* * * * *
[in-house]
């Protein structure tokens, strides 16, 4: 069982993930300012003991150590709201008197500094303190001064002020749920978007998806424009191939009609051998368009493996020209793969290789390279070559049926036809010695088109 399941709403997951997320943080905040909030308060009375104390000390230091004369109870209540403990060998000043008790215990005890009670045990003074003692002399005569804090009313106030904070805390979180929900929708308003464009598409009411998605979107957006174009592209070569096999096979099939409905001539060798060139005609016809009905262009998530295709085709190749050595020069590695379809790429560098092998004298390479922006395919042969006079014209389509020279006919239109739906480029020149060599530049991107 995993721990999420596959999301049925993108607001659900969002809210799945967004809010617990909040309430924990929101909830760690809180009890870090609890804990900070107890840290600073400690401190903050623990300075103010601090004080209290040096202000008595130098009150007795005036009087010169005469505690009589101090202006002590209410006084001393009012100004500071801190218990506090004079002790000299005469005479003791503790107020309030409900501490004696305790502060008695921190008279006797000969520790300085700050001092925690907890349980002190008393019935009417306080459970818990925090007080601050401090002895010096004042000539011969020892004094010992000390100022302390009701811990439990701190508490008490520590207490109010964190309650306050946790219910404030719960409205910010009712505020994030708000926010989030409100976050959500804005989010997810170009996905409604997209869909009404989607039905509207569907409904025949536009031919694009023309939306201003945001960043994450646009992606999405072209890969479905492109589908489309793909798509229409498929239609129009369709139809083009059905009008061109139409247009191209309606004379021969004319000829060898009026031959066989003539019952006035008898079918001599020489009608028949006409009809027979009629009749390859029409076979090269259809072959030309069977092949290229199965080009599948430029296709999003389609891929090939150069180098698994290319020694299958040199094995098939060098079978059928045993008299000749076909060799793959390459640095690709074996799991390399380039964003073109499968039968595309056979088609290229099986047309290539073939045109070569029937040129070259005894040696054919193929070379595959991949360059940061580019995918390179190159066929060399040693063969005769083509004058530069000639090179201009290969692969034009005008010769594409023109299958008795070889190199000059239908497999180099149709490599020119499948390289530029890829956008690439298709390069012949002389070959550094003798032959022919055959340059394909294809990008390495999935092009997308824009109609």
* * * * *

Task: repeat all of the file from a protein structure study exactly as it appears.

[in-house]
């Protein structure tokens, strides 16, 4: 069982993930300012003991150590709201008197500094303190001064002020749920978007998806424009191939009609051998368009493996020209793969290789390279070559049926036809010695088109 399941709403997951997320943080905040909030308060009375104390000390230091004369109870209540403990060998000043008790215990005890009670045990003074003692002399005569804090009313106030904070805390979180929900929708308003464009598409009411998605979107957006174009592209070569096999096979099939409905001539060798060139005609016809009905262009998530295709085709190749050595020069590695379809790429560098092998004298390479922006395919042969006079014209389509020279006919239109739906480029020149060599530049991107 995993721990999420596959999301049925993108607001659900969002809210799945967004809010617990909040309430924990929101909830760690809180009890870090609890804990900070107890840290600073400690401190903050623990300075103010601090004080209290040096202000008595130098009150007795005036009087010169005469505690009589101090202006002590209410006084001393009012100004500071801190218990506090004079002790000299005469005479003791503790107020309030409900501490004696305790502060008695921190008279006797000969520790300085700050001092925690907890349980002190008393019935009417306080459970818990925090007080601050401090002895010096004042000539011969020892004094010992000390100022302390009701811990439990701190508490008490520590207490109010964190309650306050946790219910404030719960409205910010009712505020994030708000926010989030409100976050959500804005989010997810170009996905409604997209869909009404989607039905509207569907409904025949536009031919694009023309939306201003945001960043994450646009992606999405072209890969479905492109589908489309793909798509229409498929239609129009369709139809083009059905009008061109139409247009191209309606004379021969004319000829060898009026031959066989003539019952006035008898079918001599020489009608028949006409009809027979009629009749390859029409076979090269259809072959030309069977092949290229199965080009599948430029296709999003389609891929090939150069180098698994290319020694299958040199094995098939060098079978059928045993008299000749076909060799793959390459640095690709074996799991390399380039964003073109499968039968595309056979088609290229099986047309290539073939045109070569029937040129070259005894040696054919193929070379595959991949360059940061580019995918390179190159066929060399040693063969005769083509004058530069000639090179201009290969692969034009005008010769594409023109299958008795070889190199000059239908497999180099149709490599020119499948390289530029890829956008690439298709390069012949002389070959550094003798032959022919055959340059394909294809990008390495999935092009997308824009109609």